municipal, provincial and federal government departments

engineering consulting firms
construction contractors
property developers
resource industries
public utilities
railroad companies
manufacturing firms.

With experience, civil engineers can become project managers and eventually advance to the management of
very large projects. Some experienced civil engineers establish their own construction or consulting
companies. Those who have doctoral (PhD) degrees may teach at a university or conduct research.

In Alberta, 83 per cent of people employed as civil engineers work in the following industries:

Professional, Scientific and Technical Services

Public Administration.

The employment outlook in this occupation will be influenced by a wide variety of factors including:

trends and events affecting overall employment (especially in the industries listed above)
location in Alberta
employment turnover (work opportunities generated by people leaving existing positions)
occupational growth (work opportunities resulting from the creation of new positions that never
existed before)
size of the occupation.

Employment turnover is expected to increase as members of the baby boom generation retire over the next
ten years.

Salary section revised JANUARY 2010

According to the 2009 Alberta Wage and Salary Survey, Albertans in the Civil Engineers occupational
group earned from $16.93 to $140.00 an hour. The average wage was $42.60 an hour.

For more detailed information, see WAGEinfo.

Other Sources of Information

Post-secondary institution calendars and websites (see Educational Requirements above)

EDinfo website: www.alis.alberta.ca/edinfo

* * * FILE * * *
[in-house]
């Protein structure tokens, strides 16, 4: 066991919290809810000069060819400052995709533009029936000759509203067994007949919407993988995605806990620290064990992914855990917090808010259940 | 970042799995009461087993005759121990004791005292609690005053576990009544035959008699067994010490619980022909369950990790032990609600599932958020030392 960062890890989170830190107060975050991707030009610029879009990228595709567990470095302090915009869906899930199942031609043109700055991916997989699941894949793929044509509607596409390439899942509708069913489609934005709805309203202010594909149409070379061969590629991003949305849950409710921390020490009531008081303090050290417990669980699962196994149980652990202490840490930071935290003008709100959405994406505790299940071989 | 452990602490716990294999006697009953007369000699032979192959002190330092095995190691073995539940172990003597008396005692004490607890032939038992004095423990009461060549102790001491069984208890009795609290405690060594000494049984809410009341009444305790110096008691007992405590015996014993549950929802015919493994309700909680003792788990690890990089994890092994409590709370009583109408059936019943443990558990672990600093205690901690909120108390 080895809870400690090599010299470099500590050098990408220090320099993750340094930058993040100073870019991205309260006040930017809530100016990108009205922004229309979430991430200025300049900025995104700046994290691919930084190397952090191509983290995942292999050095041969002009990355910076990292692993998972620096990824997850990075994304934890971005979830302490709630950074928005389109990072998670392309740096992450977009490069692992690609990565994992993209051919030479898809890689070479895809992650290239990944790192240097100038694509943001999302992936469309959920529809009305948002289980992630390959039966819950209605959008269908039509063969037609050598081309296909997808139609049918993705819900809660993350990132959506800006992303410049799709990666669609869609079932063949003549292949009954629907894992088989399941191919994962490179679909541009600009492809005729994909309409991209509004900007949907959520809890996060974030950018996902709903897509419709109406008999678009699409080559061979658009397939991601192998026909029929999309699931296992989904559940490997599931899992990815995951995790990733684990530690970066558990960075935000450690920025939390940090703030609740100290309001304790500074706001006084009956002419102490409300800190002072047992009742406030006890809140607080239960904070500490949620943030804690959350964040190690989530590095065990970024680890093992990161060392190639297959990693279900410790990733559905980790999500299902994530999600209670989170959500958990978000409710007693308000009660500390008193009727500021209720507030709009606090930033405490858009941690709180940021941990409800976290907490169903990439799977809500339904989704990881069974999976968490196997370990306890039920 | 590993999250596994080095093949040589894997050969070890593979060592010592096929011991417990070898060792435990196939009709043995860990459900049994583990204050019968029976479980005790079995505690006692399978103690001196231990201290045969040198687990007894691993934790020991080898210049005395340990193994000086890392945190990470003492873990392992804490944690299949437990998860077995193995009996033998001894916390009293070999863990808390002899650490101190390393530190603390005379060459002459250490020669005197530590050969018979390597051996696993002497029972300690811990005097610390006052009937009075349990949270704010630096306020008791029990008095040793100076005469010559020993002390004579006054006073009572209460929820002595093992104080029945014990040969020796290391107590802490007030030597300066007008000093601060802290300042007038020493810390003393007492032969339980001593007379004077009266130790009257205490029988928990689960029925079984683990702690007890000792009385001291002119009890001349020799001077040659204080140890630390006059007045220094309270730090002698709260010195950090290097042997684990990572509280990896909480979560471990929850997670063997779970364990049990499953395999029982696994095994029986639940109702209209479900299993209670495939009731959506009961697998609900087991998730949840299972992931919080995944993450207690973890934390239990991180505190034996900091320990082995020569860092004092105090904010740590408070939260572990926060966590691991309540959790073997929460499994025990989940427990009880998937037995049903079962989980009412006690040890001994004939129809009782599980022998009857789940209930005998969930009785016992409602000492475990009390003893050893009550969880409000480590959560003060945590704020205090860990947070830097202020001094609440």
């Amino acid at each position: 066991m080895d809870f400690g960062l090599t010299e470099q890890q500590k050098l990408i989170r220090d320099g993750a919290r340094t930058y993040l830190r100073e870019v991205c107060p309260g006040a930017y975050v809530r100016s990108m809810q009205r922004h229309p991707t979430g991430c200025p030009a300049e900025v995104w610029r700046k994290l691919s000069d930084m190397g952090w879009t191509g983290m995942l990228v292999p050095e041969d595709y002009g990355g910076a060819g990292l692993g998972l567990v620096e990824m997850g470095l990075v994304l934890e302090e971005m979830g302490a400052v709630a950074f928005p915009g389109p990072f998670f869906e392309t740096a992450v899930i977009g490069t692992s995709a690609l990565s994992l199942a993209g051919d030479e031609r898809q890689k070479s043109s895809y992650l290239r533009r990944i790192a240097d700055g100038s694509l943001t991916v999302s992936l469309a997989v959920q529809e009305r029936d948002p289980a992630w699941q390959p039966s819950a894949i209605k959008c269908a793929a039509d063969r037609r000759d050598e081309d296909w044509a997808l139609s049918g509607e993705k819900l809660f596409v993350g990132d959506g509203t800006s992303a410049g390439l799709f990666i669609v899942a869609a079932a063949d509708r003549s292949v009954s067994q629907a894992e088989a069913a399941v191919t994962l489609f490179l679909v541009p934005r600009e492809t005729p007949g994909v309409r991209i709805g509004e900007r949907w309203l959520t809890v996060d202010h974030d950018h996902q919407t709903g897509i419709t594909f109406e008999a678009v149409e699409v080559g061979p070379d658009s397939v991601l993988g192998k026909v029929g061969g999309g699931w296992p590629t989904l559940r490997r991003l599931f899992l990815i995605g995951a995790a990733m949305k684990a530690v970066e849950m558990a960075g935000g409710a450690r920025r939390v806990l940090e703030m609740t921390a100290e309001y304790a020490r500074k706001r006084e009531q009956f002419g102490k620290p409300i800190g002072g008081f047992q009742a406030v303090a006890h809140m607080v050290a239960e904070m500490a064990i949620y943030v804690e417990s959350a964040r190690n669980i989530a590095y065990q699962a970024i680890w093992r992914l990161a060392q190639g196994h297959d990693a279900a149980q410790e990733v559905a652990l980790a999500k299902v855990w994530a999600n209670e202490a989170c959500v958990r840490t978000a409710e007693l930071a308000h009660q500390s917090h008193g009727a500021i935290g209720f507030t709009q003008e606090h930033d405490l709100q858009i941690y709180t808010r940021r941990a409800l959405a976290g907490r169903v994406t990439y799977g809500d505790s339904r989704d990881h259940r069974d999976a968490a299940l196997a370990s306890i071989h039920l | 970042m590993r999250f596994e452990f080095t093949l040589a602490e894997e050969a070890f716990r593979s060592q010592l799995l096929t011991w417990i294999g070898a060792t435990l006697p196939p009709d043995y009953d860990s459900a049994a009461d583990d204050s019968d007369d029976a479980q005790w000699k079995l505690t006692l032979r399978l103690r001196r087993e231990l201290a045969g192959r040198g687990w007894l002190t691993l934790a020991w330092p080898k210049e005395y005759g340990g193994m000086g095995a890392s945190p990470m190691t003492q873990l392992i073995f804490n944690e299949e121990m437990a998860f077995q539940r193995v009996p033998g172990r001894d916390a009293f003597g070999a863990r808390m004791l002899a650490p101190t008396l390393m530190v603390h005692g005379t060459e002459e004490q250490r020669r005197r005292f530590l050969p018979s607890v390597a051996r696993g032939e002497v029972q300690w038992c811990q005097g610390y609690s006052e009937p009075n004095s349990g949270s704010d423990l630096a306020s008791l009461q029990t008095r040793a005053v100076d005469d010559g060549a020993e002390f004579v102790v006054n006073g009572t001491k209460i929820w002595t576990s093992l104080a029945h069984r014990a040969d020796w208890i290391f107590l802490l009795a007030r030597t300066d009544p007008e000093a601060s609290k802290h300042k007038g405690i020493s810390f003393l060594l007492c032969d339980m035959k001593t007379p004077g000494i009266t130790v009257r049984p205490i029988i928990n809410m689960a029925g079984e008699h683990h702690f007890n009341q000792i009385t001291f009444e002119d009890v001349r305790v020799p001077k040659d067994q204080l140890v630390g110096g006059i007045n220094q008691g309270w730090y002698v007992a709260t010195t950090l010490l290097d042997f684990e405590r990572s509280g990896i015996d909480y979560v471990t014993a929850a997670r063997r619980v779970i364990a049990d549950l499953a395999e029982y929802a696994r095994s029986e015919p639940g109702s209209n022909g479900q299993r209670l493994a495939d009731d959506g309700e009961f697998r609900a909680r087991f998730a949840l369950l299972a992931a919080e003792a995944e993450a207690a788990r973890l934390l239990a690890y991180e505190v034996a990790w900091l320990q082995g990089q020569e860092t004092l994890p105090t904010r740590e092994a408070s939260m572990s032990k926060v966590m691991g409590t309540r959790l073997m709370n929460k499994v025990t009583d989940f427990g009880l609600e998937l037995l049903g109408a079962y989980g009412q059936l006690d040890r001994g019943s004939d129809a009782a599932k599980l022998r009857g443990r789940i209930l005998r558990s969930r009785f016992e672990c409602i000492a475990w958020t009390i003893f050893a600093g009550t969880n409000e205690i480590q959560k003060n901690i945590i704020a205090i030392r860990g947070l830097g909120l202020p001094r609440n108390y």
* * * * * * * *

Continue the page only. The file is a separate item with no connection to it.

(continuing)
Association of Professional Engineers, Geologists and Geophysicists of Alberta (APEGGA) website:


Canadian Society for Civil Engineering website: www.csce.ca

Construction Sector Council website: www.csc-ca.org

Related Occupational Profiles

Civil Engineering Technologist
Community and Park Planner
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4/4/2011 OCCinfo - Civil Engineer
Construction Estimator
Electrical Contractor
Environmental Engineer
Geomatics Engineer
Geotechnical Engineer
Soil Scientist

Related High School Subjects

Construction Technologies; Design Studies; Energy and Mines; Fabrication Studies; Financial Management;
Information Processing; Language Arts; Mathematics; Science (Chemistry; and Physics); and Wildlife

Related Post-Secondary Field of Study

Engineering, Architecture and Related Studies
Top of Profile

For more information on career planning, occupations and educational programs, visit the Alberta Learning
Information Service (ALIS) website at alis.alberta.ca, call the Alberta Career Information Hotline toll-free at 1-
800-661-3753 or 780-422-4266 in Edmonton or visit an Alberta Employment and Immigration service centre
near you.

The information contained in this profile was current as of the dates shown. Salaries, employment outlook
and educational programs may change. Please check the information before making any career decisions.

© Government of Alberta, Employment and Immigration